Improve search engine rankings: Search engines such as Google or Yahoo give ranking preference to web sites that offer information as opposed to those that are simply sales and marketing sites. A blog that includes lots of relevant information is likely to improve the company’s page rankings and thus increase the amount of traffic directed to that web site.

Getting Started
One reason the world is so full of blogs is because they are easy to create. It can take less than five minutes to set up a blog and post your first article, but if you are entering the blogosphere for business reasons, it is essential to have a clear plan before you start. Here are some points to consider:

Decide on your goals: What you are trying to achieve with your blog? Readers want to know what to expect from a blog, so it is important for you to determine your goals and topics beforehand. Be consistent and informative, and people who stumble on one post will be likely to come back again and again.

Pick a platform: When it comes to free blogging, there are two main platform choices. You can pick Blogger, which is owned by Google, or WordPress, which is an open-source platform. Blogger is easy to learn and use; WordPress offers more options and flexibility but takes more time to set up and design. If you are not an IT expert, you might want to start off with Blogger. Once you get a sense of what you need and what your readers expect, you can then decide whether or not to create a more sophisticated site.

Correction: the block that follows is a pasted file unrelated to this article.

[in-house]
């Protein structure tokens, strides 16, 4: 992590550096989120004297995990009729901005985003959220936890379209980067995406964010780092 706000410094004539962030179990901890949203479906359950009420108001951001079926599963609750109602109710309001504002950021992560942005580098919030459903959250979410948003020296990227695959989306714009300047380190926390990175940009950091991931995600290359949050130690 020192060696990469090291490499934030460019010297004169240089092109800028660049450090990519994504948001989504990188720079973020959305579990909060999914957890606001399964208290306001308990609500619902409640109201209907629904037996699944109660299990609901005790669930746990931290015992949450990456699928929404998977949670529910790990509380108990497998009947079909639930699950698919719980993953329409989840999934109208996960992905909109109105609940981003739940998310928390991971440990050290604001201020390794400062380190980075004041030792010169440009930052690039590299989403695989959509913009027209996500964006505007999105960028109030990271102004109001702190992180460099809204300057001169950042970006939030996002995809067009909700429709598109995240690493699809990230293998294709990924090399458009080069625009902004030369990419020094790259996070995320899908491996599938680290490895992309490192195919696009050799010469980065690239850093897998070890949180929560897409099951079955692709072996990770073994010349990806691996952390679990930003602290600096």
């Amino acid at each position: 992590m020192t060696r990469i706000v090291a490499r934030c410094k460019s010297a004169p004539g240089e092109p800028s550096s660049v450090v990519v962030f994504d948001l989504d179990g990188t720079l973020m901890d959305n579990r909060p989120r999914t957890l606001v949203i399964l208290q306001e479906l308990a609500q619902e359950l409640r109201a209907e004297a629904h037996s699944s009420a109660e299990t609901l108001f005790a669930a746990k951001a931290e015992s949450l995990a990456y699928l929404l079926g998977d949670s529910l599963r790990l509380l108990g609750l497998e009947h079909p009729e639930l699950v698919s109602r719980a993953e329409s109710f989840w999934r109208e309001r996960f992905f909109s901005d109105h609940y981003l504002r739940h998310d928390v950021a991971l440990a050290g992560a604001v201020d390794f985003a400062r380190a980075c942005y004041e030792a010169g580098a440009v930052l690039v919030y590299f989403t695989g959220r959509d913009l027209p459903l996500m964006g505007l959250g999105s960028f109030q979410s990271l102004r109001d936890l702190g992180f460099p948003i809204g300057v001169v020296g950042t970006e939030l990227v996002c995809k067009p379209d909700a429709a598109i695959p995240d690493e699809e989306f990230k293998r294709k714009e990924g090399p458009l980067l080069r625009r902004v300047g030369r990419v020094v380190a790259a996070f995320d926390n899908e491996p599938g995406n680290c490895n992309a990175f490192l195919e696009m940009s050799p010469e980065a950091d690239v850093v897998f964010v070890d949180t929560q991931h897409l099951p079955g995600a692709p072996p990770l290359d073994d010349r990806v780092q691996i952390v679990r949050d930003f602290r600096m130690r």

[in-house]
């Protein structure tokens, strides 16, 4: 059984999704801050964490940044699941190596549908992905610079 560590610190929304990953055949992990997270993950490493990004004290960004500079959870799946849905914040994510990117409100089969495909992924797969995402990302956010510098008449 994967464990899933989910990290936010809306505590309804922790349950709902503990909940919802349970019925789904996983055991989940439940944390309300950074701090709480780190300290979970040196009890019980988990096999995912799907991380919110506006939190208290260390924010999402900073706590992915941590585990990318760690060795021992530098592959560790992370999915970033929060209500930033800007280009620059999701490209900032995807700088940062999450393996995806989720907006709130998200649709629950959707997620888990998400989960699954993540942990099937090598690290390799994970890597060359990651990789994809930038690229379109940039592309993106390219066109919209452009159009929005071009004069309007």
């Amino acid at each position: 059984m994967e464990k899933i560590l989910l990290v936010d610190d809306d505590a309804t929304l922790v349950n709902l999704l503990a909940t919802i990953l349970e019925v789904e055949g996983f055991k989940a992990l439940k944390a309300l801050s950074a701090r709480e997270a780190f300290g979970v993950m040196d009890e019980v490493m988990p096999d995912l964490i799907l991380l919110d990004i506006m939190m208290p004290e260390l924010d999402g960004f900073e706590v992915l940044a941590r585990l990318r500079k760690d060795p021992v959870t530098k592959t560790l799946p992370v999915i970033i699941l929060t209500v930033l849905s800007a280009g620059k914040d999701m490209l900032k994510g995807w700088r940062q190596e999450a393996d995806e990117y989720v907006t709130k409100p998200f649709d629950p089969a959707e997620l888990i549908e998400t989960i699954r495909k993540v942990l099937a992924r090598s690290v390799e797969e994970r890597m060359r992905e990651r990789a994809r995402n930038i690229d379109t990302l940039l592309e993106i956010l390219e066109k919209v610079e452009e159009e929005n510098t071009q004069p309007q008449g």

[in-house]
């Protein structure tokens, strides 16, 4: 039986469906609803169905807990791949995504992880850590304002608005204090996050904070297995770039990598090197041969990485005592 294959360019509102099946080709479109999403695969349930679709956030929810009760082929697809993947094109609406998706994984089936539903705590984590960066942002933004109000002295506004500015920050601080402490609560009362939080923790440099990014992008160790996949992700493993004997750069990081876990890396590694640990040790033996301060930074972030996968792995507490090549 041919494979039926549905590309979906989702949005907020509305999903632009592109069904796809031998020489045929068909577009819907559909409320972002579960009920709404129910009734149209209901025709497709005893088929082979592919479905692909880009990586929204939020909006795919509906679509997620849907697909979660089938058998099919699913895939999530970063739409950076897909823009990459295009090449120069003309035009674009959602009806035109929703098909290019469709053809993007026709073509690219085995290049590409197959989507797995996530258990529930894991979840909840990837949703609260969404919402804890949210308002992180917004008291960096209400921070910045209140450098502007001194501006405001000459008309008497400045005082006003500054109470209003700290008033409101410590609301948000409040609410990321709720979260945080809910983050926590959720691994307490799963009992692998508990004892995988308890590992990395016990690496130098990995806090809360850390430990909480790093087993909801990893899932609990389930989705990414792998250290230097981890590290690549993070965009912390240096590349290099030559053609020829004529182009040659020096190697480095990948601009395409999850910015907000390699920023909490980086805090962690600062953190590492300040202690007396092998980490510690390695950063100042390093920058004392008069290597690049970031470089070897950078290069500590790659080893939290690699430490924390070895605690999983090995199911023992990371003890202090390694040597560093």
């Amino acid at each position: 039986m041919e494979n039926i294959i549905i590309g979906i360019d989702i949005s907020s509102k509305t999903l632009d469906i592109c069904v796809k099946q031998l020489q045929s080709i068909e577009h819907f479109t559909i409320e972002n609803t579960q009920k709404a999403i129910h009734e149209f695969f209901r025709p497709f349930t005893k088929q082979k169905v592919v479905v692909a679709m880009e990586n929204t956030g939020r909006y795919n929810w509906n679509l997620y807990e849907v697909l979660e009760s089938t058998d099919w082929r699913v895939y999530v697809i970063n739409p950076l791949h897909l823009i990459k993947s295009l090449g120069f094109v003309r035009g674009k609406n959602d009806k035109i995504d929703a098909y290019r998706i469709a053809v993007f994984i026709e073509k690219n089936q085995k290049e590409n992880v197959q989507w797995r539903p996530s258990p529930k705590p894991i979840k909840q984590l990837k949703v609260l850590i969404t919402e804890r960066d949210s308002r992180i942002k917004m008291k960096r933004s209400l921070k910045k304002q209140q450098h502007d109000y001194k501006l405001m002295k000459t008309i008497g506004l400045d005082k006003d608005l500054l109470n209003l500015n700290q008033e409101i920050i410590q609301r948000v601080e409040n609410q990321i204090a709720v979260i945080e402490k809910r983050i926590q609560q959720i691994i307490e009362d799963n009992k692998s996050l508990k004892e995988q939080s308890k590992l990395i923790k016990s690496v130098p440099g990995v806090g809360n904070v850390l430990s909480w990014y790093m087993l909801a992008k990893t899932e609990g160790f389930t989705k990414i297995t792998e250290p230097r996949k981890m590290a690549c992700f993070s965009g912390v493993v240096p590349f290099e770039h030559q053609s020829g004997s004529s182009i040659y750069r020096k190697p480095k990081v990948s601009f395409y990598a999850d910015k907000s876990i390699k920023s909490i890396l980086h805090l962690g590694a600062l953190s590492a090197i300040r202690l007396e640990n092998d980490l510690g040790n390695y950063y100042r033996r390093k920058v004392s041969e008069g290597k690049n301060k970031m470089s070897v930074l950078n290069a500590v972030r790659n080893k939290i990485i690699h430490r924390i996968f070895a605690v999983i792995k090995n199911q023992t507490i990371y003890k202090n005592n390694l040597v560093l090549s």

Choose a name: The best approach when choosing a name for a corporate blog is to use exactly the same name as your company. This will ensure that your business comes up when people search for your blog. The only exception to this is if you offer a unique or niche product, in which case you may want to consider naming your blog with the product name.

Write regularly: There are no rules about how often to update your blog with new posts but consistency is important. When readers come to expect something new and then are disappointed, they quickly stop visiting. Decide on a frequency, whether it is weekly or daily, and then stick to that schedule. Write a few postings to keep in reserve so in case you get busy, you still have something new to upload.

Find a genuine voice: A blog is not a marketing brochure nor is it a newspaper article. It’s a way to open up a dialogue with target consumers and stimulate their engagement with you and your company.  Write as you would talk, but if blogging for the company, be sure the language, spelling, and syntax reflect well on the organization.

Let the world know: You might have a great blog but it’s useless if no one knows about it. Once you’ve posted a few articles, you should start publicizing the link to your blog. You can do this by adding the link to your web site, to your e-mail signature line, and to all your business marketing materials, including your business card. Visit other websites that are relevant to yours, and leave informative and interesting comments that include the link to your blog. Create a consistent, useful blog, keep it updated and keep spreading the word. It may take time to penetrate the blogosphere, but eventually the people who want what you offer will discover your blog.

Part 4 of our series on using social networking for business will discuss the role of FaceBook and Twitter.

“If you build it, they will come.”   From the movie Field of Dreams.

To contact Madison about this e-newsletter, email